pretensions of his “saltwater” rivals. The saltwater Keynesians
of the 1960s proposed to stimulate the economy until the last billion
dollars of potential GDP was realized; that is, they would achieve
prosperity by causing the state to do anything that was needed through
a multiplicity of fiscal interventions.

By contrast,
the freshwater Keynesian, Milton Friedman, thought that capitalism
could take care of itself as long as it had precisely the right
quantity of money at all times; that is, Friedman would attain prosperity
by causing the state to do the one thing that was needed through
the single spigot of M1 growth.

But the common
predicate is undeniable. As has been seen, Friedman thought that
member banks of the Federal Reserve System could not be trusted
to keep the economy adequately stocked with money by voluntarily
coming to the discount window when they needed reserves to accommodate
business activity. Instead, the central bank had to target and deliver
a precise quantity of M1 so that the GDP would reflect what economic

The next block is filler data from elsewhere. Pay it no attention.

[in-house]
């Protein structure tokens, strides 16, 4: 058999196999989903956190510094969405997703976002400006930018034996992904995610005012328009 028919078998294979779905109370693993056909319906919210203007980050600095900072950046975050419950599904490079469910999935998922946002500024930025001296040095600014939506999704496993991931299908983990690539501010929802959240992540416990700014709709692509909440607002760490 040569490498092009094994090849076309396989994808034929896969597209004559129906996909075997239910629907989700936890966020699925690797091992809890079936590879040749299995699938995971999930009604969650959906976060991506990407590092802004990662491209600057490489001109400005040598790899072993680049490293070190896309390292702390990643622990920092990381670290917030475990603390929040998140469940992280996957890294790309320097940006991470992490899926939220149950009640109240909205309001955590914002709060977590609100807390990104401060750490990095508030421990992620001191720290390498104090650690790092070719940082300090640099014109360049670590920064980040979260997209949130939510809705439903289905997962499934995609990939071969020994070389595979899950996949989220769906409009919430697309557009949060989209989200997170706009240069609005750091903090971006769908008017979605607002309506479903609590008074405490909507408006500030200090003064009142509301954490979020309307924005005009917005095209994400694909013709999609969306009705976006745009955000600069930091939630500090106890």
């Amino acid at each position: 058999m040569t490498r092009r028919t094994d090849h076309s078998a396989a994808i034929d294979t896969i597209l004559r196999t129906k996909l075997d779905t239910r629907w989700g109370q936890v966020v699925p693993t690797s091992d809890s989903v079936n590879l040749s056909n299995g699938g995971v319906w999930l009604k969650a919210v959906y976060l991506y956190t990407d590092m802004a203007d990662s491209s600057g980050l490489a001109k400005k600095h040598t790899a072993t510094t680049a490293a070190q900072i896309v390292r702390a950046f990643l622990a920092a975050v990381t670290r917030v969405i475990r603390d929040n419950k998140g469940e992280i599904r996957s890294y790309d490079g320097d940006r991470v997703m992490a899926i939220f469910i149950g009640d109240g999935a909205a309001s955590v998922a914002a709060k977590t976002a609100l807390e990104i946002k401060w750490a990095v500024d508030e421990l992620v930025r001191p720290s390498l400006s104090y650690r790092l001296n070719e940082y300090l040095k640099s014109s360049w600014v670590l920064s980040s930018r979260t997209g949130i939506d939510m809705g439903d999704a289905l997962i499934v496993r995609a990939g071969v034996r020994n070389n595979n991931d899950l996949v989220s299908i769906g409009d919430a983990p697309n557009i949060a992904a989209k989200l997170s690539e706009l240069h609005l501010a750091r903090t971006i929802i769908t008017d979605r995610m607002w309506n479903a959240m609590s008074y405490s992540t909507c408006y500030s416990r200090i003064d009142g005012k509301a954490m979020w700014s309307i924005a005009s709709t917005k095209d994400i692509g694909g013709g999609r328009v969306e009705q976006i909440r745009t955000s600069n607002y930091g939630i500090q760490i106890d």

wise men thought possible, not merely the natural level resulting
from the interaction of consumers, producers, and investors on the
free market.

For all practical
purposes, then, it was Friedman who shifted the foundation of the
nation’s money from gold to T-bills. Indeed, in Friedman’s
scheme of things central bank purchase of Treasury bonds and bills
was the monetary manufacturing process by which prosperity could
be managed and delivered.

What Friedman
failed to see was that one wise man’s quantity rule for M1
could be supplanted by another wise man’s quantity rule for
M2 (a broader measure of money supply that included savings deposits)
or still another quantity target for aggregate demand (nominal GDP
targeting) or even the quantity of jobs created, such as the target
of 200,000 per month recently enunciated by Fed governor Charles
Evans. It could even be the quantity of change in the Russell 2000
index of stock prices, as Bernanke has advocated.

Yet it is hard
to imagine a world in which any of these alternative “quantities”
would not fall short of the “target” level deemed essential
to the nation’s economic well-being by their proponents. In
short, the committee of twelve wise men and women unshackled by
Friedman’s plan for floating paper dollars would always find
reasons to buy government debt, thereby laying the foundation for
fiscal deficits without tears.

July
2, 2013

Former
Congressman David A. Stockman was Reagan’s OMB director, which he
wrote about in his best-selling book,
The
Triumph of Politics
. His latest book is The
Great Deformation: The Corruption of Capitalism in America
.
He was an original partner in the Blackstone Group, and reads LRC
the first thing every morning.

Copyright
© 2013
David
Stockman

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Best of David Stockman


Republished with permission from:: Lew Rockwell